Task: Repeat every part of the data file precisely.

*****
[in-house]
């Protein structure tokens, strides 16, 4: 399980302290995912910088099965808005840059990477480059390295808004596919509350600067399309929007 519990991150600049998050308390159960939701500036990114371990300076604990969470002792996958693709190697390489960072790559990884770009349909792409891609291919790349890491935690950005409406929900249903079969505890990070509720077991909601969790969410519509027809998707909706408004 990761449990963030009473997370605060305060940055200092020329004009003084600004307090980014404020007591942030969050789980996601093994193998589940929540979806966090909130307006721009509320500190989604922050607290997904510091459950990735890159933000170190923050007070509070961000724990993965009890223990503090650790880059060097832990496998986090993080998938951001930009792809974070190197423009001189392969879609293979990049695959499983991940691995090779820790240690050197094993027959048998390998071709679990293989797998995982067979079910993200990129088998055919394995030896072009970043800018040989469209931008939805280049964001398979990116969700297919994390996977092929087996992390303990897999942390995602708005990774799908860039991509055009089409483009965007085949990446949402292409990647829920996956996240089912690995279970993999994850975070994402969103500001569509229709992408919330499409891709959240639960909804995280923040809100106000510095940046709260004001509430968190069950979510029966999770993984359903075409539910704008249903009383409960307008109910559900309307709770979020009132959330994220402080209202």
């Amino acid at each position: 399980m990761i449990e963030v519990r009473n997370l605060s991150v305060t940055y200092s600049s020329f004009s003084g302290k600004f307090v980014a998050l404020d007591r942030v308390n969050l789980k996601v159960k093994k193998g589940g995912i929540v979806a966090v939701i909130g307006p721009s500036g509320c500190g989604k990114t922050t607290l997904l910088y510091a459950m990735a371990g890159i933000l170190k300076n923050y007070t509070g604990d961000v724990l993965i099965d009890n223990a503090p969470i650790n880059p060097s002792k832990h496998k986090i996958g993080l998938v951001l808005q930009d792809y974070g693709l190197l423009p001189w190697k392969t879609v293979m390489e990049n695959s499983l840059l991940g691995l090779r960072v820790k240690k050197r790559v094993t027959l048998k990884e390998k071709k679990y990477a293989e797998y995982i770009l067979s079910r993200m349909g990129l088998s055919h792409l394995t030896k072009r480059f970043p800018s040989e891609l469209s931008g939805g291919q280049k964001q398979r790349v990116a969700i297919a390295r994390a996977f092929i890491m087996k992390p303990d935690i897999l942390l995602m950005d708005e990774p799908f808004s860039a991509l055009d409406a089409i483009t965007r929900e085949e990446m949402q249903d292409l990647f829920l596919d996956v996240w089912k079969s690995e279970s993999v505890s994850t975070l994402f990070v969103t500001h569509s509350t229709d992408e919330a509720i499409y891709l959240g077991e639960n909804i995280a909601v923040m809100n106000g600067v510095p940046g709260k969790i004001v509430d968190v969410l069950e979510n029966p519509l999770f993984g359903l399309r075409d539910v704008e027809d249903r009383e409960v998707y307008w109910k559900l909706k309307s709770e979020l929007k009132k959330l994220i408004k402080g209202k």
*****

[in-house]
């Protein structure tokens, strides 16, 4: 399980302290995912910088099965808005840059990477480059390295808004596919509350600067399309929007 519990991150600049998050308390159960939701500036990114371990300076604990969470002792996958693709190697390489960072790559990884770009349909792409891609291919790349890491935690950005409406929900249903079969505890990070509720077991909601969790969410519509027809998707909706408004 990761449990963030009473997370605060305060940055200092020329004009003084600004307090980014404020007591942030969050789980996601093994193998589940929540979806966090909130307006721009509320500190989604922050607290997904510091459950990735890159933000170190923050007070509070961000724990993965009890223990503090650790880059060097832990496998986090993080998938951001930009792809974070190197423009001189392969879609293979990049695959499983991940691995090779820790240690050197094993027959048998390998071709679990293989797998995982067979079910993200990129088998055919394995030896072009970043800018040989469209931008939805280049964001398979990116969700297919994390996977092929087996992390303990897999942390995602708005990774799908860039991509055009089409483009965007085949990446949402292409990647829920996956996240089912690995279970993999994850975070994402969103500001569509229709992408919330499409891709959240639960909804995280923040809100106000510095940046709260004001509430968190069950979510029966999770993984359903075409539910704008249903009383409960307008109910559900309307709770979020009132959330994220402080209202």
């Amino acid at each position: 399980m990761i449990e963030v519990r009473n997370l605060s991150v305060t940055y200092s600049s020329f004009s003084g302290k600004f307090v980014a998050l404020d007591r942030v308390n969050l789980k996601v159960k093994k193998g589940g995912i929540v979806a966090v939701i909130g307006p721009s500036g509320c500190g989604k990114t922050t607290l997904l910088y510091a459950m990735a371990g890159i933000l170190k300076n923050y007070t509070g604990d961000v724990l993965i099965d009890n223990a503090p969470i650790n880059p060097s002792k832990h496998k986090i996958g993080l998938v951001l808005q930009d792809y974070g693709l190197l423009p001189w190697k392969t879609v293979m390489e990049n695959s499983l840059l991940g691995l090779r960072v820790k240690k050197r790559v094993t027959l048998k990884e390998k071709k679990y990477a293989e797998y995982i770009l067979s079910r993200m349909g990129l088998s055919h792409l394995t030896k072009r480059f970043p800018s040989e891609l469209s931008g939805g291919q280049k964001q398979r790349v990116a969700i297919a390295r994390a996977f092929i890491m087996k992390p303990d935690i897999l942390l995602m950005d708005e990774p799908f808004s860039a991509l055009d409406a089409i483009t965007r929900e085949e990446m949402q249903d292409l990647f829920l596919d996956v996240w089912k079969s690995e279970s993999v505890s994850t975070l994402f990070v969103t500001h569509s509350t229709d992408e919330a509720i499409y891709l959240g077991e639960n909804i995280a909601v923040m809100n106000g600067v510095p940046g709260k969790i004001v509430d968190v969410l069950e979510n029966p519509l999770f993984g359903l399309r075409d539910v704008e027809d249903r009383e409960v998707y307008w109910k559900l909706k309307s709770e979020l929007k009132k959330l994220i408004k402080g209202k």